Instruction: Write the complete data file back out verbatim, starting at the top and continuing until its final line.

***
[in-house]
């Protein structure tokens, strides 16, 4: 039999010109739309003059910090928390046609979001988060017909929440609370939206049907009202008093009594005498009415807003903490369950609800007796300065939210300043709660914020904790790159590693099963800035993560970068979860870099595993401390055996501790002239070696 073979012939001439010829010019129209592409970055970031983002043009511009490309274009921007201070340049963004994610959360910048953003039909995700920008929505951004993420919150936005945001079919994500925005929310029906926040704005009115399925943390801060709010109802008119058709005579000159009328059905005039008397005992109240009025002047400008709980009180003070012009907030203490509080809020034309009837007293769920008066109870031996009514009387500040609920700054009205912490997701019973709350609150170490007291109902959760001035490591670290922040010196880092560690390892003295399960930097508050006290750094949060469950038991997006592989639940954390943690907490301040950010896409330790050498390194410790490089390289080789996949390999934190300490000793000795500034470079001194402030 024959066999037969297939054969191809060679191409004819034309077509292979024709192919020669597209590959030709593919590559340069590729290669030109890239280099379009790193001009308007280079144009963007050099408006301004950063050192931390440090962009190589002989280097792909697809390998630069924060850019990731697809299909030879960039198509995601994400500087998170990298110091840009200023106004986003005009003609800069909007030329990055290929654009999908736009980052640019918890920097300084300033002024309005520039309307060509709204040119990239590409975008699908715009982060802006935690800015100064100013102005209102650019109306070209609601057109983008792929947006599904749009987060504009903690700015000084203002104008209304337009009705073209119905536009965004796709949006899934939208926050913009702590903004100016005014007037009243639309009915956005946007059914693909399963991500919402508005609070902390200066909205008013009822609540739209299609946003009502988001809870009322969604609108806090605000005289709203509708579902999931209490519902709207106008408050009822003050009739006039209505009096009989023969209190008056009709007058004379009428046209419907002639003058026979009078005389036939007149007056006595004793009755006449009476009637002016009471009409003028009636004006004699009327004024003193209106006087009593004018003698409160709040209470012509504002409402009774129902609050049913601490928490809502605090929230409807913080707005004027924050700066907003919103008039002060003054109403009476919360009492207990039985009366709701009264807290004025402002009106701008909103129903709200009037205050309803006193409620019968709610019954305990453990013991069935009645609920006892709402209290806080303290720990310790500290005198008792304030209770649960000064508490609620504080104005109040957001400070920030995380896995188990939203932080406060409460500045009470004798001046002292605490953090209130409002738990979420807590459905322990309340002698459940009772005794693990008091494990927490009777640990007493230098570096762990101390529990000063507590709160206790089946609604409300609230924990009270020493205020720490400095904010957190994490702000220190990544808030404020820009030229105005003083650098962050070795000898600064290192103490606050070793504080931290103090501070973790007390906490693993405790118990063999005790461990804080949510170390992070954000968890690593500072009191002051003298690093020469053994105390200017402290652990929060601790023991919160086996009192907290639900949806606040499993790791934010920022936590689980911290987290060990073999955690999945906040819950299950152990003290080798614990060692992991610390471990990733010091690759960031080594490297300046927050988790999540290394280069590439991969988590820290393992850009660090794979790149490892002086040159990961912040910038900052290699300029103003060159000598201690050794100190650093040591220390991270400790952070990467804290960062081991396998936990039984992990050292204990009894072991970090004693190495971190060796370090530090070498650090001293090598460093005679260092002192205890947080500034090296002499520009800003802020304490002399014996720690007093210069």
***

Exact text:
[in-house]
């Protein structure tokens, strides 16, 4: 039999010109739309003059910090928390046609979001988060017909929440609370939206049907009202008093009594005498009415807003903490369950609800007796300065939210300043709660914020904790790159590693099963800035993560970068979860870099595993401390055996501790002239070696 073979012939001439010829010019129209592409970055970031983002043009511009490309274009921007201070340049963004994610959360910048953003039909995700920008929505951004993420919150936005945001079919994500925005929310029906926040704005009115399925943390801060709010109802008119058709005579000159009328059905005039008397005992109240009025002047400008709980009180003070012009907030203490509080809020034309009837007293769920008066109870031996009514009387500040609920700054009205912490997701019973709350609150170490007291109902959760001035490591670290922040010196880092560690390892003295399960930097508050006290750094949060469950038991997006592989639940954390943690907490301040950010896409330790050498390194410790490089390289080789996949390999934190300490000793000795500034470079001194402030 024959066999037969297939054969191809060679191409004819034309077509292979024709192919020669597209590959030709593919590559340069590729290669030109890239280099379009790193001009308007280079144009963007050099408006301004950063050192931390440090962009190589002989280097792909697809390998630069924060850019990731697809299909030879960039198509995601994400500087998170990298110091840009200023106004986003005009003609800069909007030329990055290929654009999908736009980052640019918890920097300084300033002024309005520039309307060509709204040119990239590409975008699908715009982060802006935690800015100064100013102005209102650019109306070209609601057109983008792929947006599904749009987060504009903690700015000084203002104008209304337009009705073209119905536009965004796709949006899934939208926050913009702590903004100016005014007037009243639309009915956005946007059914693909399963991500919402508005609070902390200066909205008013009822609540739209299609946003009502988001809870009322969604609108806090605000005289709203509708579902999931209490519902709207106008408050009822003050009739006039209505009096009989023969209190008056009709007058004379009428046209419907002639003058026979009078005389036939007149007056006595004793009755006449009476009637002016009471009409003028009636004006004699009327004024003193209106006087009593004018003698409160709040209470012509504002409402009774129902609050049913601490928490809502605090929230409807913080707005004027924050700066907003919103008039002060003054109403009476919360009492207990039985009366709701009264807290004025402002009106701008909103129903709200009037205050309803006193409620019968709610019954305990453990013991069935009645609920006892709402209290806080303290720990310790500290005198008792304030209770649960000064508490609620504080104005109040957001400070920030995380896995188990939203932080406060409460500045009470004798001046002292605490953090209130409002738990979420807590459905322990309340002698459940009772005794693990008091494990927490009777640990007493230098570096762990101390529990000063507590709160206790089946609604409300609230924990009270020493205020720490400095904010957190994490702000220190990544808030404020820009030229105005003083650098962050070795000898600064290192103490606050070793504080931290103090501070973790007390906490693993405790118990063999005790461990804080949510170390992070954000968890690593500072009191002051003298690093020469053994105390200017402290652990929060601790023991919160086996009192907290639900949806606040499993790791934010920022936590689980911290987290060990073999955690999945906040819950299950152990003290080798614990060692992991610390471990990733010091690759960031080594490297300046927050988790999540290394280069590439991969988590820290393992850009660090794979790149490892002086040159990961912040910038900052290699300029103003060159000598201690050794100190650093040591220390991270400790952070990467804290960062081991396998936990039984992990050292204990009894072991970090004693190495971190060796370090530090070498650090001293090598460093005679260092002192205890947080500034090296002499520009800003802020304490002399014996720690007093210069």